Does anyone know if that will be compatible with the Raymarine E-series plotter and RNS software?

M Murphy
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  #28  
Old 01-22-2007
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Magnus-

It depends... If you're running Windows XP under the BootCamp option as an alternate operating system on the Mac, with its own partition on the hard drive, yes it should probably work. Switching between Mac OS and Windows XP would require rebooting the machine each time though. You could also try running it via Parallels workstation, and have Windows XP running as a "virtual machine" within Mac OSX, which is going to be slower, but has the advantage of not requiring the machine be re-booted to get to the Raymarine software. The major difference between the two setups, besides the reboot, is whether the device drivers for the Raymarine will be compatible with the OS running... Under BootCamp, I don't think it will really be an issue, since you'll effectively be using a Windows XP/Intel machine....under Parallels, I doubt the drivers will be recognized...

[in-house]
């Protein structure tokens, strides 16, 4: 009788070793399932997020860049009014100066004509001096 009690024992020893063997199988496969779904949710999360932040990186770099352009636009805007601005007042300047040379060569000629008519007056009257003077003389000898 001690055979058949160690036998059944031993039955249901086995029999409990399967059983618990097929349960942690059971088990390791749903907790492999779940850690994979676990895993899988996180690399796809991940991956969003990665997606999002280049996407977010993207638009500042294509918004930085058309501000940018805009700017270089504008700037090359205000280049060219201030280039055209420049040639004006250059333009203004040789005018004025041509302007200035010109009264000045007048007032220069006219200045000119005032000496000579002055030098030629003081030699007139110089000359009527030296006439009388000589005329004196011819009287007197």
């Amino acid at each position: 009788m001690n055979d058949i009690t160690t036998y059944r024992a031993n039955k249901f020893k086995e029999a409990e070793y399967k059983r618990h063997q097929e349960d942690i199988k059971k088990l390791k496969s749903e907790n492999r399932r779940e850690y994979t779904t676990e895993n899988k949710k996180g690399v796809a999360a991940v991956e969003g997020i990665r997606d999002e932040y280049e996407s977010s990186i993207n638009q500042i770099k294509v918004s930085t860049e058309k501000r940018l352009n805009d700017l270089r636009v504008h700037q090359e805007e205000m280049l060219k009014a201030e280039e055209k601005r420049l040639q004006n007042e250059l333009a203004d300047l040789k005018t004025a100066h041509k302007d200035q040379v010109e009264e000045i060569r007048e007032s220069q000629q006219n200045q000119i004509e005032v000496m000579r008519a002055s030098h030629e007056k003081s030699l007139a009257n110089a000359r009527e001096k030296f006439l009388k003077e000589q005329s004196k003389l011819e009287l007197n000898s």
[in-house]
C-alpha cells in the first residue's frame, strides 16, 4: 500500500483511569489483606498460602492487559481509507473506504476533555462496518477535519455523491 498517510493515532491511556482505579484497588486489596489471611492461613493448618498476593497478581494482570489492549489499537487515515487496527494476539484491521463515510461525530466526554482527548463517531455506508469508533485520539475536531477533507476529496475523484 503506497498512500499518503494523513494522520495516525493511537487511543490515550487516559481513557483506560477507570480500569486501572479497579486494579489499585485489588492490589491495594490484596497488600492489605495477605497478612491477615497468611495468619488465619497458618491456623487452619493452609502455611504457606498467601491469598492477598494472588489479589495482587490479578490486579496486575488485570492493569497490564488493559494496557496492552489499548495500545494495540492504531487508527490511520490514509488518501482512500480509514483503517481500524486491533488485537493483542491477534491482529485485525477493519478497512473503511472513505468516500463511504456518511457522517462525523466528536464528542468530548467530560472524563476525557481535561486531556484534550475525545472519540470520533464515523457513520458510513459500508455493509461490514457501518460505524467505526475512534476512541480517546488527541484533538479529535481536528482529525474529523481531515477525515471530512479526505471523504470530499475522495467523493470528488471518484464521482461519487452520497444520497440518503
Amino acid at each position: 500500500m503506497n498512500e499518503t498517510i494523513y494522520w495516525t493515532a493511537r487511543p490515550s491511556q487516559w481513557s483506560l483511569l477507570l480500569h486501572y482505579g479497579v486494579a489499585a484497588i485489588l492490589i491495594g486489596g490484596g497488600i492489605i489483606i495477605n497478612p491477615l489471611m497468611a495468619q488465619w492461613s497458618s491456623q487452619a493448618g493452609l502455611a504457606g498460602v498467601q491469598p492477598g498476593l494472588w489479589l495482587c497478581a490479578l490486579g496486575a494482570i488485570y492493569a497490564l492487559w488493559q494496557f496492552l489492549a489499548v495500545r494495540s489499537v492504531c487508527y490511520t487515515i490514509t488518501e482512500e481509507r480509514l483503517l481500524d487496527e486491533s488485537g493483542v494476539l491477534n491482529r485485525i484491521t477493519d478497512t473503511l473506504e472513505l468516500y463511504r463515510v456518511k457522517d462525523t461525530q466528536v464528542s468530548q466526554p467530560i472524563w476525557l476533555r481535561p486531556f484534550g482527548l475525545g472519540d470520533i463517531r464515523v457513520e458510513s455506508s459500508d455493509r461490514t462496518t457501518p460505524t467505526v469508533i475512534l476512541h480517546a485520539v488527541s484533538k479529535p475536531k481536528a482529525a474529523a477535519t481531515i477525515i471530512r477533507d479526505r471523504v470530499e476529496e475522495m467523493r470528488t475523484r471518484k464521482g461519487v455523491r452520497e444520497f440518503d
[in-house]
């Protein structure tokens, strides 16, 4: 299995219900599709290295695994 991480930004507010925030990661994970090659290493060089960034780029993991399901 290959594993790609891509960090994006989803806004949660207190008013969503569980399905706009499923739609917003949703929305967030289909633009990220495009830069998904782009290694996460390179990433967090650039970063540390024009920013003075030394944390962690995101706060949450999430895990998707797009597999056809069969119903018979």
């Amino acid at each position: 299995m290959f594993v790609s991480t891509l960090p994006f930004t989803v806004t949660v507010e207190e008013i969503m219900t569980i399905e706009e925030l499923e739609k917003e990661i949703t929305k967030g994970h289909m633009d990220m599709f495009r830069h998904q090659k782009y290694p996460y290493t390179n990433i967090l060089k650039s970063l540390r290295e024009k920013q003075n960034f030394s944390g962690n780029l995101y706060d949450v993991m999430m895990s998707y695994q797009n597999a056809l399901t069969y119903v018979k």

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You know what the first rule of sailing is? ...Love. You can learn all the math in the 'verse, but you take
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  #29  
Old 01-22-2007
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Tablet

I have a Walkabout Hammerhead Tablet with stylus and it is guaranteed to be able to take a 4 foot fall without any harm done. The advertising even shows a pick-up truck running over it and it still works. I have all the NOAA charts of US waters on it and SeaClear Nav software. It takes my GPS NMEA input also.

Granted it is monochrome and very heavy for a 9 inch tablet, but it works fine.
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  #30  
Old 01-23-2007
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Wink 'Marine' hardware for marine duty

Quote:
Originally Posted by camaraderie
My PC screen is completely unreadable in bright sunlight. Are the Toughbooks different or is that why the Raymarine screens are so expensive (other than the "marine" part! ????
Cam - While I fully agree the 'marine' name tag is $$ abused there is a big difference when it comes to use at the helm. I don't remember what the 'standard #' is that is stamped on 'outside' electronics cases but it keeps the water out of the cases and connections. When I self delivered my NC from Annapolis to RI I picked up a stand alone Raymarine chartplotter to have at the helm (paper also of course). I simply tied it to a stay at the helm and ran the DC through a protected window. Going up L.I. Sound against the wind into steep tide/opposing wind generated waves at 6 kts it was raining salt water from the rigging for 6 hours. I wished the sunlight viewable little screen had windshield wipers because I had to keep wiping off the salt water to see it. That was over a year ago with no problems. Try that with a PC screen